Friday, 10 May 2013

Hasbro dispute Warner Brothers' right to make D&D movie

Hasbro have challenged Warner Brothers' right to make a new Dungeons and Dragons movie. In a balshy statement, Hasbro have started they own the D&D IP and are developing their own movie project with Universal.

Hasbro attempts a backstab on Warner Brothers, hoping for +8 damage.

To recap, Wizards of the Coast, who acquired the Dungeons and Dragons IP in 1997 by buying the original creators of the game, TSR, had previously licensed the film rights to film-maker Courtney Solomon. Solomon produced a film in 2000 that was a box-office bomb. Solomon retained the film rights, producing two live-action sequels. Meanwhile, Hasbro bought Wizards of the Coast in 1998 and they produced a Dragonlance animated movie in 2008, which didn't step on the existing film rights by avoiding any potential areas of dispute. Earlier this week it was confirmed that Warner Brothers were developing a new big-budget movie with Solomon on board as producer.

Apparently this dispute has come up before and in a binding arbitration process, Solomon's ownership of the film rights was confirmed. Clearly Hasbro didn't accept the 'binding' part of that agreement and it's likely there will be further legal shenanigans before either film project can proceed.

D&D uses a lot of fairly generic fantasy material - elves, dwarves, wizards, clerics, dragons, lightning bolts, fireballs etc - but it does have some specific elements that likely would be affected by the issues, such as drow, beholders and specific spells like Melf's acid arrow. The rumour is that Hasbro has been working to bring some of the more popular D&D worlds and novels to the screen, such as R.A. Salvatore's Drizzt Do'Urden books, but it'd be impossible to do so without treading on areas covered by the existing film deal, which means they wouldn't be able to use them. It remains to be seen how this pans out.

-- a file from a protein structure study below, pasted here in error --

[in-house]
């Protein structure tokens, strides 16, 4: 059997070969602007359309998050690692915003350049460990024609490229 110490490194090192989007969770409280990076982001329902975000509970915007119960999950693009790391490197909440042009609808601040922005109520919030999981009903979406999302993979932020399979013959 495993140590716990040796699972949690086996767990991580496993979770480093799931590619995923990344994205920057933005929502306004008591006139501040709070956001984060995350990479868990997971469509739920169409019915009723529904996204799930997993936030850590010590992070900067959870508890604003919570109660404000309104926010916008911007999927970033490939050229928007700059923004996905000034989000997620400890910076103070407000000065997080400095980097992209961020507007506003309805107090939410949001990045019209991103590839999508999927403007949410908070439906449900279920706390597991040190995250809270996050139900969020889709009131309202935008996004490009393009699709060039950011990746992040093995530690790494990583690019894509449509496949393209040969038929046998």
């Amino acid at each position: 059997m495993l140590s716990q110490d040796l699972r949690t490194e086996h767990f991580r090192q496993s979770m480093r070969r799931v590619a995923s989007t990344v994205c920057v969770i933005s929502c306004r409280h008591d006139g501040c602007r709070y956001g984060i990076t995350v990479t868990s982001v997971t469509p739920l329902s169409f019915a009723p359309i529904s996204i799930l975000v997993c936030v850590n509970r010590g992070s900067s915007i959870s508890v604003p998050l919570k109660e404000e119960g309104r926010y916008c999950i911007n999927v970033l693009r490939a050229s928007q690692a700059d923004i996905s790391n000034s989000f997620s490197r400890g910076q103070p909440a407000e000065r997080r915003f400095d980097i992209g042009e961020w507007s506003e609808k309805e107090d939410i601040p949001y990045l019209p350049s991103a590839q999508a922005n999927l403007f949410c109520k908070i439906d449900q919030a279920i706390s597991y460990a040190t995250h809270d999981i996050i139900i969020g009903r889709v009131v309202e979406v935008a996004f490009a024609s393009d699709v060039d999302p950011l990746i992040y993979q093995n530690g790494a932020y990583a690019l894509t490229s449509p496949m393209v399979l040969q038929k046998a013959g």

5 comments:

Drake said...

Hasbro COULD make a film based on exisiting D&D books IF they didn't use any spell names or races from the core books. That's why they were able to pull off the Dragonlance movie those years ago. The main problem with making a movie would be in finding source material that could be used to make a decent blockbuster. The Crystal Shard is an obvious choice, but if they were to use that Drizzt could not be called a drow, and any spells used would have to have different names and somewhat different effects.

K.R. Smith said...

Actually, drow go back a long way in Norse myth, though not in exactly the form they take in D&D. All the named spells and things could be problematic, as well as monsters like beholders and illithids.

Anonymous said...

I would care if I dident think neither party cared about making something good.

Drake said...

That's dark elves in Norse Mythology. The name "drow" is a creation of Dungeons & Dragons.

bibliotropic said...

I kind of dread this movie no matter who's making it, after having seen the first one in theatres. But I am interested in seeing the results of the legal battle they've got going on; I want to know who's going to come out the victor, even if I don't end up seeing the movie they'll make.